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    Looks like the relief is for a Central plate
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    I wonder what exactly is 'experimental' about these two rifles. Are they simply very early, pre production 'testing the machinery' prototypes or some trials or just numbered factory samples to prove interchangeability or something similar or maybe factory 'patterns' or what we'd call 'blueprints' in engineering circles.............. Any ideas?

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    The one shown by Badger has an unusually fine finish on the action parts, but the butt socket doesn't appear to have been scrubbed clean before the application of the "E-X 2". Probably will have to see the various small markings in more detail to hazard any more guesses. The beech stock does seem somehow atypical, though.

    Can't make out enough detail in the remaining photos on this computer to go much further at this point. Big screen on the 27th instant- hopefully!

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    EX Rifles

    Interesting. Here we have two rifles, hand stamped EX 2 and EX 11.

    One would surmise that in 1941, production was geared into getting rifles into the hands of the Troops, and not Target Shooters.

    When we think of the "EX", we tend to naturally think of "Experimental". However, I am going to throw a bone out there for thought.

    What if the "EX" was to designate "Exhibition"?

    During WW2, the Government had to raise funds and have support for the war effort. One of those ways was a travelling Exhibition that moved throughout the Country showing off the products of Canadian War Industry. This not only include Small Arms, but also vehicles, artillery and tanks mounted on and in railway cars. The train would stop at Towns and Villages, and the public could then tour through the cars and look at the larger stuff mounted on the flat cars behind. Of course, the War Bond people would be there to appeal to the Public for War Effort funds.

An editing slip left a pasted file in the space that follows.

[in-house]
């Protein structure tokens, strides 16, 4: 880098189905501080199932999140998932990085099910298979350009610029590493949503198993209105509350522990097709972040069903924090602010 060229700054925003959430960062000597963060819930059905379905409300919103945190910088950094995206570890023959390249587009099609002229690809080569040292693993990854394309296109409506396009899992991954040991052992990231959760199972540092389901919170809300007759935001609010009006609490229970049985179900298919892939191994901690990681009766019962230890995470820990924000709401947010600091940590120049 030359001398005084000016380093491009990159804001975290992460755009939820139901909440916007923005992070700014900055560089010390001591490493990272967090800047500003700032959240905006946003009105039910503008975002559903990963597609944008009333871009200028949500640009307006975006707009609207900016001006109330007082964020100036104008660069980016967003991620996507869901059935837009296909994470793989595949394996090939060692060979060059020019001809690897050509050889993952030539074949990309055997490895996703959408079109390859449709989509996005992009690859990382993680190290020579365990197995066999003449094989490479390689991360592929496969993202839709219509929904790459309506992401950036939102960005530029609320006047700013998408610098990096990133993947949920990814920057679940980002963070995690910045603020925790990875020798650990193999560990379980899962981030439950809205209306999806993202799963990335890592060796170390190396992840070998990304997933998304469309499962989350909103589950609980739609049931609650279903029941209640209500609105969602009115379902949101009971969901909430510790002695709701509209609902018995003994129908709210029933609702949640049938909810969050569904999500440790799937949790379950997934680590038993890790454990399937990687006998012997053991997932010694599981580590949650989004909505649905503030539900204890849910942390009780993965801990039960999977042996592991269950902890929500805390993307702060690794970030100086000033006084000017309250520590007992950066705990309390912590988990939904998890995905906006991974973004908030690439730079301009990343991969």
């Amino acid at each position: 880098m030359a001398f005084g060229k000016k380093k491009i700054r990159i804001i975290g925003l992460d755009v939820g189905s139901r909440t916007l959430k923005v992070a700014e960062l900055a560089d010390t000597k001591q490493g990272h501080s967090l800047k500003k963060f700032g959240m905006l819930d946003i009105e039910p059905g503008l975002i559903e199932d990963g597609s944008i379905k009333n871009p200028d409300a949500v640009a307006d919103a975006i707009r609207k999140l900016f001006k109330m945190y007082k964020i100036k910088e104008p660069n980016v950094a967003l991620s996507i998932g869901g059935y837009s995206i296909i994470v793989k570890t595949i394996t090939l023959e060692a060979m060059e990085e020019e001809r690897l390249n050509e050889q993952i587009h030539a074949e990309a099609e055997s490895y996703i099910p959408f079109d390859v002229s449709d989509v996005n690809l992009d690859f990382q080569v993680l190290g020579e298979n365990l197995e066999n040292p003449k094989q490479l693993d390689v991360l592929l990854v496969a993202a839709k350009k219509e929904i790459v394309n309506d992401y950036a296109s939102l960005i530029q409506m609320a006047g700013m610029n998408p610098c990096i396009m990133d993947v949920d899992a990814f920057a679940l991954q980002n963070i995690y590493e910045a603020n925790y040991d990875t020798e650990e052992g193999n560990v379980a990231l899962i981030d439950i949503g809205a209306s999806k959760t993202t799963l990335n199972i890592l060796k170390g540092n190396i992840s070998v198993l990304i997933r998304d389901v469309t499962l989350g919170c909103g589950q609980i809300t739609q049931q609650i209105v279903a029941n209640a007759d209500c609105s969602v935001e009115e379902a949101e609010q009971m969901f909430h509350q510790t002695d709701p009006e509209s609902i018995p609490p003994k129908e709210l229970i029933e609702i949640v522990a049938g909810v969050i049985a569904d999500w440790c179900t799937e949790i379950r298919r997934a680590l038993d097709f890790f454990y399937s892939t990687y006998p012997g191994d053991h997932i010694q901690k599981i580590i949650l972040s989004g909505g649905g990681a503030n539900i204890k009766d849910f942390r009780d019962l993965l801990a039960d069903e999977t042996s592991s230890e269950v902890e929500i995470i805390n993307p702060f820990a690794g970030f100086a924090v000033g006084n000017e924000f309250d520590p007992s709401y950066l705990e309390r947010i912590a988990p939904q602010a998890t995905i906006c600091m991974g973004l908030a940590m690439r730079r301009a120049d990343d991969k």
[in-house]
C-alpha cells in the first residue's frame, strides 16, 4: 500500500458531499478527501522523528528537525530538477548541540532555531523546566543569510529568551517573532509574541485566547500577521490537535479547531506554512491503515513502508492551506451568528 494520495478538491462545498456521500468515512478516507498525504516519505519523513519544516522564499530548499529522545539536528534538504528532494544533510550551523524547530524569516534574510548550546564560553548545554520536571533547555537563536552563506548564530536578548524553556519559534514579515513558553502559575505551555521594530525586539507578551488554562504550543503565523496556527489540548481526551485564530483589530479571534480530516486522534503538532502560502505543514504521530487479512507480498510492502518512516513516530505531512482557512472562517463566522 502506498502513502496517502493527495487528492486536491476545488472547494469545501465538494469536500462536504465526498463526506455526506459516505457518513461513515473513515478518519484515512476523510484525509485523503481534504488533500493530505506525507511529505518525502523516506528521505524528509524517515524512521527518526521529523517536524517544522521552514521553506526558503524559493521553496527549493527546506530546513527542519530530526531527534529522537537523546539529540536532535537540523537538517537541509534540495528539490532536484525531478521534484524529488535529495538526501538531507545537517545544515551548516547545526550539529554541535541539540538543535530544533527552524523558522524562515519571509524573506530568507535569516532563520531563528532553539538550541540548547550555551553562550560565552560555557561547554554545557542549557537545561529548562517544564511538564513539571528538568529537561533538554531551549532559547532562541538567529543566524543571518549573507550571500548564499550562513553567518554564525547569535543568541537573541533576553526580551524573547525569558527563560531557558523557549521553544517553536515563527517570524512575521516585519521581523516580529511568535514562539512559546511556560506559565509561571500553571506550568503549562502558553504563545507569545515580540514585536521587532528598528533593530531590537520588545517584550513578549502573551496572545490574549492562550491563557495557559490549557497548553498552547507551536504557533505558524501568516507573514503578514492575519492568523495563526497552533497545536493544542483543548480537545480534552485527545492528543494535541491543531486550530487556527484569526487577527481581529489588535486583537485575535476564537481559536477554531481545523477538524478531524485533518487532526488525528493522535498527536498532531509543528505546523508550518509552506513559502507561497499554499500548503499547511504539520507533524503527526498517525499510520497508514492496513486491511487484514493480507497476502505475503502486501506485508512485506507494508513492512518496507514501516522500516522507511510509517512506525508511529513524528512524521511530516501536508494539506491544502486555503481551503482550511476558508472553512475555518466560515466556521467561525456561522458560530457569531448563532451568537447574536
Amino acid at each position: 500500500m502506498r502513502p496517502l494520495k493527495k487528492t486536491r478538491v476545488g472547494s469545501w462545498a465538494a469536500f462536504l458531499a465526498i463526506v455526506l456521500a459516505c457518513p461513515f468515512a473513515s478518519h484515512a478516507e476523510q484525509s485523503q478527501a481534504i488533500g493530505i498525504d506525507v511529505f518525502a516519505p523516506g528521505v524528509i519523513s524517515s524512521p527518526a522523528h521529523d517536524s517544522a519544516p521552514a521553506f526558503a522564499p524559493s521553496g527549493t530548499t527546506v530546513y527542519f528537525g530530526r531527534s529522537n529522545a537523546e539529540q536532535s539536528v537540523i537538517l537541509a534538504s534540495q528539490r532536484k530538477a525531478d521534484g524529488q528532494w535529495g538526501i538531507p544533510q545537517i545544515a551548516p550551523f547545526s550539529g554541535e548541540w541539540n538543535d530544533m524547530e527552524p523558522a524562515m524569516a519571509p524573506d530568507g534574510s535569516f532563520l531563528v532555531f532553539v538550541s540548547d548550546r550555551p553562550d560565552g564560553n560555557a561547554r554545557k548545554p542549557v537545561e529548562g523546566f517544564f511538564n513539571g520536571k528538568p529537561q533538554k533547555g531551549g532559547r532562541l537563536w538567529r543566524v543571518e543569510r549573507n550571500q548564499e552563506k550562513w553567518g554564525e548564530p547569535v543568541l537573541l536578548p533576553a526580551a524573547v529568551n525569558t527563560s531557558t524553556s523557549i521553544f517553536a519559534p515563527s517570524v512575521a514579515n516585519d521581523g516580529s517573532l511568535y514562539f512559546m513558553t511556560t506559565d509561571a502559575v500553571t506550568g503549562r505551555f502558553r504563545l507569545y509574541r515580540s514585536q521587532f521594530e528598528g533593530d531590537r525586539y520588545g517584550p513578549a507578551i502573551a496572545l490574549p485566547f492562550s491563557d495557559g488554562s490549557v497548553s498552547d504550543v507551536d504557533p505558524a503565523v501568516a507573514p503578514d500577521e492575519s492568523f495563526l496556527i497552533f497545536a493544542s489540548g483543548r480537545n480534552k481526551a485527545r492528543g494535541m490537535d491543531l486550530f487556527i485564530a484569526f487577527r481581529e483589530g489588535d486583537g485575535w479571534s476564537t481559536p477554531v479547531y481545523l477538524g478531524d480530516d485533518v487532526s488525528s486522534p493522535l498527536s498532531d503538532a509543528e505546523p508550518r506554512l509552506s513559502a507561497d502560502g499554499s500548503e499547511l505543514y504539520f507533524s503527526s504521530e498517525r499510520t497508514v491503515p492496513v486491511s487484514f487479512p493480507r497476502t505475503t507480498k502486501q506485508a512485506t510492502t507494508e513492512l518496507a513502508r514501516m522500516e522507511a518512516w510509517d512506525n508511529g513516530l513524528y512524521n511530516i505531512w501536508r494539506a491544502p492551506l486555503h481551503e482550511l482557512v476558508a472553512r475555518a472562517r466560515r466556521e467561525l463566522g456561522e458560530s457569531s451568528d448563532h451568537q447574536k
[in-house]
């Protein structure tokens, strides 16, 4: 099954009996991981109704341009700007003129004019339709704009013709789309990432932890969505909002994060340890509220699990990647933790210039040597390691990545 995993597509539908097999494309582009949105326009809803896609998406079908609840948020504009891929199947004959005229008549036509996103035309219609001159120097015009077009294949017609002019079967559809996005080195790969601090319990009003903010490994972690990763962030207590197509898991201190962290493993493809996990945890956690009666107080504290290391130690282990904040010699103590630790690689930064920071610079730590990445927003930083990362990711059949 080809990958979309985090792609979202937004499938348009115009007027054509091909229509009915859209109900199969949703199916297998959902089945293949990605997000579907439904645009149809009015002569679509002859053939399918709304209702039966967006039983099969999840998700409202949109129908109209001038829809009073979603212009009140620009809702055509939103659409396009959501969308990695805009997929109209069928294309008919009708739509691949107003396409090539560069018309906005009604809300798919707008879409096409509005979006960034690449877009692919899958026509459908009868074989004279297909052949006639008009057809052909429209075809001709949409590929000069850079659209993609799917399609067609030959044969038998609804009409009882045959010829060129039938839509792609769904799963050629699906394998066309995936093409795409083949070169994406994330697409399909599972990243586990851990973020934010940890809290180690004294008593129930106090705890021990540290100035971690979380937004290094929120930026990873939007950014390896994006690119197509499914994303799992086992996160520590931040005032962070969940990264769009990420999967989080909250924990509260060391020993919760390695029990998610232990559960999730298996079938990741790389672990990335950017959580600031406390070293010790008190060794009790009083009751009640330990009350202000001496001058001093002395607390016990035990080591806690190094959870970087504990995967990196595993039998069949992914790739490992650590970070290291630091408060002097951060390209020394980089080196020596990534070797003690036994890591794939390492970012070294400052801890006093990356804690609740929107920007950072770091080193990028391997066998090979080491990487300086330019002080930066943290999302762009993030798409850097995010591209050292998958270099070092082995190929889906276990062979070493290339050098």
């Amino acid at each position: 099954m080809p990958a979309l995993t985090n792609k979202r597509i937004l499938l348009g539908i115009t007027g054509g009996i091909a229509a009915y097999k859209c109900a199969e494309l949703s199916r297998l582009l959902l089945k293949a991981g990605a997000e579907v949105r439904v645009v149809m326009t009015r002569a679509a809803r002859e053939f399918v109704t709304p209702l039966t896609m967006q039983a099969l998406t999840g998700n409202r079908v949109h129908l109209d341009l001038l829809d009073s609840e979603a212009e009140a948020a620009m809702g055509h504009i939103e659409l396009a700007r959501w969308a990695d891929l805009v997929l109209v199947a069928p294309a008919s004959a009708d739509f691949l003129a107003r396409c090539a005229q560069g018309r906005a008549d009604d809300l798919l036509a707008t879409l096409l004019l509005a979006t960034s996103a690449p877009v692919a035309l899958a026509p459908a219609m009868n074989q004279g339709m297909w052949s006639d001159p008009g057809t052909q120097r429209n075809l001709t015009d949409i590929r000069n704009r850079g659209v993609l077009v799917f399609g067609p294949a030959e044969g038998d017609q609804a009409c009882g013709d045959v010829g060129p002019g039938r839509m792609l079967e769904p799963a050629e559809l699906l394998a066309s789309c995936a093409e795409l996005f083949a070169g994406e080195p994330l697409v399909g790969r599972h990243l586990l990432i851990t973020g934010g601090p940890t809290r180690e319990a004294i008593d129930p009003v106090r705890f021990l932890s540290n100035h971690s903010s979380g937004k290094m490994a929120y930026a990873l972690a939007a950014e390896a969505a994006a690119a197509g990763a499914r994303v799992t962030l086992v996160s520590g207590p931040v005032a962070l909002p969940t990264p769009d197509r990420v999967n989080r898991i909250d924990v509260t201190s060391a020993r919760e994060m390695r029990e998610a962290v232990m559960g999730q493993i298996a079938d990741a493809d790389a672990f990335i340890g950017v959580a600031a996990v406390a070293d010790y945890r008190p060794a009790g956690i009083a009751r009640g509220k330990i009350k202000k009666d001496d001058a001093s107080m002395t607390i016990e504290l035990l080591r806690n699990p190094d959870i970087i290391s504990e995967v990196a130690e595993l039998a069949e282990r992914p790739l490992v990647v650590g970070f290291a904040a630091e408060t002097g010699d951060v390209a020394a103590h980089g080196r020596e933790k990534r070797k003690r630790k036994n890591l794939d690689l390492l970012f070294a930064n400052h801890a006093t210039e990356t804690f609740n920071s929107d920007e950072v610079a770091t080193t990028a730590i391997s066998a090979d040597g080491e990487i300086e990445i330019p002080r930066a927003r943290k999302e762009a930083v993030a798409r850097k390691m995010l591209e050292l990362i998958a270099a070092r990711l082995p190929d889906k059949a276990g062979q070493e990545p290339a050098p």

These Exhibitions would naturally have the showier pieces, with a bit better quality than the average wartime rifle. The "EX" prefix would give immediate identification of these rifles, and it could be that this particular series was not intended to be used on the Battlefield. Also, certain high ranking and influential people were personally presented with a rifle by the Government. Is it possible that the "EX" series was intended for Presentation rifles also? Or could these be "Pattern Room" type rifles, used for reference?

    EX-11 has been modified for target work with a butt stock addition and a cut out for a target sight. But, I would be willing to bet a $100 bill that it never left the factory like that.

    We learn a bit more about the Lee-Enfields every day. And today, unlike those previous times, there is more interest in History and the keeping of Records. In many cases, most of those old records that did exist have long been destroyed, so much of what we are learning today is a reconstruction of those times.